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Anniversary ‘a time to remember’

The National WWII Memorial in Washington, D.C., is dedicated to all who served during World War II. (Metro Creative Service)

On Dec. 7, 1941, the Japanese bombed Pearl Harbor.

Shortly thereafter, President Franklin D. Roosevelt called it “a date which will live in infamy.”

He was right. Seventy years later, Americans who lived through that day still haven’t forgotten what it felt like when their nation was attacked or the impact it had on the country.

“I was 13,” Marvis Sawyer said. “I just remember it was on a Sunday morning, and we lived across the road out in the country across from the blacksmith. He had a radio and we didn’t have one. He came across and told us that he just heard on the radio that they had bombed Pearl Harbor.”

About 350 Japanese planes flew into Pearl Harbor attacking eight Navy ships and sinking four of them, along with damaging three cruisers, three destroyers, one anti-aircraft training ship and one minelayer. About 190 U.S. aircraft were destroyed and 2, 402 Americans were killed and thousands more injured.

The following day, the United States declared war on the Empire of Japan changing the lives of all Americans.

Sawyer’s father and siblings did not serve in the military during that time, but she knew of members in the community that did get drafted.

“We had a friend in the community that did go,” Sawyer said. “That happened on December 7 and in February he was drafted and they sent him just within six weeks to the Philippines and he stayed there almost four years. He remembered at night that they got in the fox holes and they could hear the Japanese coming around and patting on the ground, and if they found one of those fox holes they just came on in and killed you.”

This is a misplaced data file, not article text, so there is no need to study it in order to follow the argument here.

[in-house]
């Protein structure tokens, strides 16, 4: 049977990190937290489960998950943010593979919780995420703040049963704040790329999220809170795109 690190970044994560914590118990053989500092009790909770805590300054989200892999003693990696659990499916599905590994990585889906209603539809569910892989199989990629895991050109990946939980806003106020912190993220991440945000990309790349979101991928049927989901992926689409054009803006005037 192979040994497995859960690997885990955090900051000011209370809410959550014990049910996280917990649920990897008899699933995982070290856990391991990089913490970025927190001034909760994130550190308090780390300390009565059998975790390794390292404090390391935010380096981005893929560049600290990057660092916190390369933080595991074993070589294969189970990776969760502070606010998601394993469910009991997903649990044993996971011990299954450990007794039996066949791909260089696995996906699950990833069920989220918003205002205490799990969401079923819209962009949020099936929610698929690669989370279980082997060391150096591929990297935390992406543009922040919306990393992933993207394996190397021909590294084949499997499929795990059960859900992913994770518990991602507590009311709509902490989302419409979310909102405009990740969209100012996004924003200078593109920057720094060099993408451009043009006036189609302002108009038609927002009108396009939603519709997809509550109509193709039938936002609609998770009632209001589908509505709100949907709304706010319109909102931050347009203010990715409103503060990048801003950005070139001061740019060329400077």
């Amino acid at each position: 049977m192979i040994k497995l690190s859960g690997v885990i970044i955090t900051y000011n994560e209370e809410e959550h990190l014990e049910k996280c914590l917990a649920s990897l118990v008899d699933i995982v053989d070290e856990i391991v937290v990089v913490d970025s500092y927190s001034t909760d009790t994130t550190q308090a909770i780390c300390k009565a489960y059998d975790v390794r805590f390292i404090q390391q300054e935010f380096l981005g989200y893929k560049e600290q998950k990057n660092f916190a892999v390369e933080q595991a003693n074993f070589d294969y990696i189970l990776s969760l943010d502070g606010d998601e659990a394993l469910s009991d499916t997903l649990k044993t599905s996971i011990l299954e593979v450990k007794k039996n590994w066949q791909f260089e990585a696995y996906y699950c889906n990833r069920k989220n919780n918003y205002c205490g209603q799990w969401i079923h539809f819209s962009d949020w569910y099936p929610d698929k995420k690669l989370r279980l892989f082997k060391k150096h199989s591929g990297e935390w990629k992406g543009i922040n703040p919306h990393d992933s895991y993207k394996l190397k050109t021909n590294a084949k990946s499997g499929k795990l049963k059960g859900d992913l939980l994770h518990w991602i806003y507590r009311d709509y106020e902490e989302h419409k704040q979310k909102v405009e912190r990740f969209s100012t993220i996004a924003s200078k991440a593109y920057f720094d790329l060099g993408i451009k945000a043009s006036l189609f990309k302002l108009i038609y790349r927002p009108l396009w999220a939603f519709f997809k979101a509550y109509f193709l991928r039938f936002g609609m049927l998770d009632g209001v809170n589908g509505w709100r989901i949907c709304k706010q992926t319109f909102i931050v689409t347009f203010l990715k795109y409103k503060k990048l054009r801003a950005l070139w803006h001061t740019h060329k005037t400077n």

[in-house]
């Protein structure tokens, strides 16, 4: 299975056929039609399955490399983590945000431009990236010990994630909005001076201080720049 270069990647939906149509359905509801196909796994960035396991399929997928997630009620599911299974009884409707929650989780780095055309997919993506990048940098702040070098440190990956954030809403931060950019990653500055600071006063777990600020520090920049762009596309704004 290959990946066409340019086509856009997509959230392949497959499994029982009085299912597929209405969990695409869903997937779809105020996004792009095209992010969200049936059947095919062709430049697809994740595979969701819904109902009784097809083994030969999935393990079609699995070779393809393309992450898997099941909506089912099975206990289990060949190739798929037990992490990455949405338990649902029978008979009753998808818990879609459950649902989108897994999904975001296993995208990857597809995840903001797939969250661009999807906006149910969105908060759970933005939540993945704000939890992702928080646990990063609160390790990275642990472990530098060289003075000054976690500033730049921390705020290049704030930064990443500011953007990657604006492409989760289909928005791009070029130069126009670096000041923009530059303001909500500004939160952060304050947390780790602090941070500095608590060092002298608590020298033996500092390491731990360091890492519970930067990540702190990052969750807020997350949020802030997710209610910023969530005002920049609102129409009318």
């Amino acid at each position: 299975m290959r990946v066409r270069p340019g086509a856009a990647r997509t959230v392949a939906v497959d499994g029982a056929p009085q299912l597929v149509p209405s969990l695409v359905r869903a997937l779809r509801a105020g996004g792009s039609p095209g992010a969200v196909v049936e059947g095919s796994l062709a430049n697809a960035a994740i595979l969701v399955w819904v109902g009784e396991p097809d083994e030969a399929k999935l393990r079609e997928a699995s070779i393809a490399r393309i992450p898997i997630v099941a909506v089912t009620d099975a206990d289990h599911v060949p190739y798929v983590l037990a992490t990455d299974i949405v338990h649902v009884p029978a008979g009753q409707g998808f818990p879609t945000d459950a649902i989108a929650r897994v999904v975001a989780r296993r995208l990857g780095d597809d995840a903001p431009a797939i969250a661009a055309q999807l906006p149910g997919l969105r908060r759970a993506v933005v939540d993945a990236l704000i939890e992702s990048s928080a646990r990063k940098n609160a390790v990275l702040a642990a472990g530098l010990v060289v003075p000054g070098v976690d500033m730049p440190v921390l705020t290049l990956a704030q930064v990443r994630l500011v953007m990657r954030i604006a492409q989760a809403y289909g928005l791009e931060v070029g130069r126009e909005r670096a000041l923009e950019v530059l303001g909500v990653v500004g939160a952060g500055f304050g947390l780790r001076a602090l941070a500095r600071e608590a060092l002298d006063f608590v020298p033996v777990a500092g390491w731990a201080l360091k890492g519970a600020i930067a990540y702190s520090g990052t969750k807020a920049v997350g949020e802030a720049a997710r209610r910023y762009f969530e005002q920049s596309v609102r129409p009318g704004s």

For those back home, rationings were a necessity for the country to contribute to the war effort.

“Food was rationed back then and clothes were rationed too,” Willie Powell, who was six years old at the time, said. “I think they didn’t take pennies anymore because they were using the pennies to make materials for the war. They would use a token. Instead of a penny, to make one cent, you had to have five tokens. They had eliminated the pennies because they said they needed the copper out of the penny to make ammunition for the war.”

Sawyer said ordinary citizens received rationing coupons that allowed citizens to get certain items throughout the year including food, clothing and gas.

“You had gas coupons and for just an ordinary citizen it seems like to me it was five gallons a week, but doctors and different ones had access to more,” Sawyer said. “We had one ticket a year for shoes and you always picked out some that would last longer because you couldn’t buy another pair just because you wanted one. Everything was so tight then.”

With just one pair of overalls and one pair of shoes to last through the winter walking to school about three miles each day, Powell said he remembers his grandmother bought equipment to fix the shoes.

“I can remember my grandmother and mother would go to the store to buy clothes for the winter months and you could get one pair of shoes and that one pair had to last you all the way through the winter,” Powell said. “My grandmother bought a shoe lash that they repair shoes with. It was a piece of equipment that they put the shoe on and the sole would come loose, they would tact on the shoe.”

Many people would go to the store and buy peanut butter off the shelf and use the oil on top to cook with, Sawyer said. She remembered a time when her mother ran out of oil completely and was desperate to find some.

“One time, she ran completely out and she didn’t have any so she went to the country store and told them, ‘I know you have oil at your house, and I don’t have any and you just have to get me some,’” Sawyer said. “At first he kept saying no, but she said ‘Well, I’m just going to sit right here until you get some because I know you have it.’ So he went across and got her a bottle of oil and brought it to her.”

For many people, today is a time of remembrance and gratitude for all that Americans have, Sawyer said.

“Everybody remembers it that was old enough too because that was something that had never happened before,” Sawyer said. “When you stop to think about it, there is so much to be grateful for.”